There are a number of items in my professional life that I would really not like to try to live without. One of them is my Garmin GPS.
4 ½ years ago I purchased my Garmin StreetPilot III at a local Computer City. My wife thoughts I was NUTS. I spent $1500 for the GPS, complete US Map set, and spare sets of dashboard mounting gear.
It had the features I wanted at the time. Dashboard mount, Color Display, Voice Navigation Hints, Updatable Maps, etc.
The Street Pilot III had some quirks and some less-than-perfect implementation details – but still, after the first day I was hooked. It meant visiting 3 or 4 customers a day instead of 2. I never got lost, could always find a Thai Restaurant, the closest Starbucks, Borders Books, or Gas Station…..
This past Christmas my wife and I were taking out children (2 & 3 years old) to their Grand Parents in Syracuse NY – a short 7 hours drive away. I moved my StreetPilot III to the family Mini-Van so I could find the local bookstores while there.
While I was packing up the car my mischievous three year old was pretending to drive in the front seat. What I failed to observe was her taking the toll tokens out of the coffee cup holder and inserting them into all the various slots in the dashboard.
When I started the car – the dashboard went POP and the lights went out.
The Street Pilot III is always on when plugged into the Car Adapter and event though the adapter has a built in fuse, damage was done. The unit would no longer run on batteries which meant I could not move the map segments and waypoints form my PC to the GPS.
I went to Garmin.com to arrange to have the unit serviced and learned that the “flat rate” service fee for the StreetPilot III was (with shipping) about $300. I bummer, but it was several years old and a discontinued model, so I understand. (The more time and money a company spends maintaining service on retired models, the less they can spend on R&D and new product development.)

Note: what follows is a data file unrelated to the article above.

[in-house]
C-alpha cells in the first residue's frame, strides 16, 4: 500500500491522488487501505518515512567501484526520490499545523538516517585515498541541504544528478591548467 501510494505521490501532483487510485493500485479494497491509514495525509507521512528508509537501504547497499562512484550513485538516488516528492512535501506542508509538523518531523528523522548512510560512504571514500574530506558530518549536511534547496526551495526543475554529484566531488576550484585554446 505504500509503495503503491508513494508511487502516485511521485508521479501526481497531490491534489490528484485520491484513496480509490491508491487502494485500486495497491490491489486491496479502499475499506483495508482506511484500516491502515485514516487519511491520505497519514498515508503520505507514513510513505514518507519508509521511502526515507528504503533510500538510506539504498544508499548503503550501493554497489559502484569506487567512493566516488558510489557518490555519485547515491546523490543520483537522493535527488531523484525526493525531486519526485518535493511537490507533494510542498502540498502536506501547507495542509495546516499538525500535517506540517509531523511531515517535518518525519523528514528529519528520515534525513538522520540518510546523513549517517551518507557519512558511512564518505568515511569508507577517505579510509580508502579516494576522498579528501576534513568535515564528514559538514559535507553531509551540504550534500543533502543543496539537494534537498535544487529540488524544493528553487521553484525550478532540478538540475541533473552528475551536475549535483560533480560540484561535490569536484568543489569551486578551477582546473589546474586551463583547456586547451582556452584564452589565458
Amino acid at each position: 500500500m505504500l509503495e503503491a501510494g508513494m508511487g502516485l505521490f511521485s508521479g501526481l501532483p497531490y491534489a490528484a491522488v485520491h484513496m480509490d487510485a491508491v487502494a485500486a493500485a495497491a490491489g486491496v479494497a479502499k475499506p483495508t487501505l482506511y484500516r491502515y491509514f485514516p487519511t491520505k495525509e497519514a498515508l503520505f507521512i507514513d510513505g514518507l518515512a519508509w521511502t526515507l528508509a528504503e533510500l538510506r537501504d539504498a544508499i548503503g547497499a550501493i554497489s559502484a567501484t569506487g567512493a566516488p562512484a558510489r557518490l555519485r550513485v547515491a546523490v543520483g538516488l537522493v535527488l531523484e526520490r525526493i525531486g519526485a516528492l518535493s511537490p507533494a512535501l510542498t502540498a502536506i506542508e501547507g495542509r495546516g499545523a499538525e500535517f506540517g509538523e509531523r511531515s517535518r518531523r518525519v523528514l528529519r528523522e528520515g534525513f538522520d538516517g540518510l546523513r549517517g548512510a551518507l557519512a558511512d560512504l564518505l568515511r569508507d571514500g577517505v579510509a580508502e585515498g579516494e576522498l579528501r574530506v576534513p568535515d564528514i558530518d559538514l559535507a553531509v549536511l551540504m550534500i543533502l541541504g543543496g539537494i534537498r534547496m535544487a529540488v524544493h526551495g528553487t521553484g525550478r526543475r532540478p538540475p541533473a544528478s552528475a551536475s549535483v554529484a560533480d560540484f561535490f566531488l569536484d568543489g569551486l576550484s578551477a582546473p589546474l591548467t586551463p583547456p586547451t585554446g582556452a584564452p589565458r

New Garmin GPS’s range from $100 to $2000 and I spent a lot of time choosing a replacement for my StreetPilot III. I selected the SpreetPilot 2620 for about $800.
I revel in the iterative improvement of the StreetPilot product line.
1.) A major complaint I had with the StreetPilot II was the amount of time it took to find the GPS satellites and the lengthy amount of time that it tool to re-calculate when you wandered off route (even if only by 40 yards). Satellite detection is now faster and off-route recalculation is almost INSTANT.
2.) The device now has THREE user input devices. A touch screen, and set of control keys and a remote control.
3.) The entire North American map set is preloaded on board. The only time I need to connect the unit to my PC via USB is when I want to update software.
4.) The antenna is now internal, the unit is a bit smaller but has a larger display and the DC adapter is more compact. The whole thing fits in a small travel case which means I can easily take it (along with the dashboard sandbag mount) with me on road trips for use in rental cars.
It’s a difficult thing for a company to maintain compatibility with older versions of their products while improving subsequent versions.
Kudos to Garmin for a great job in meeting this goal with the StreetPilot.
Now if they’ll just come out with an .NET SDK :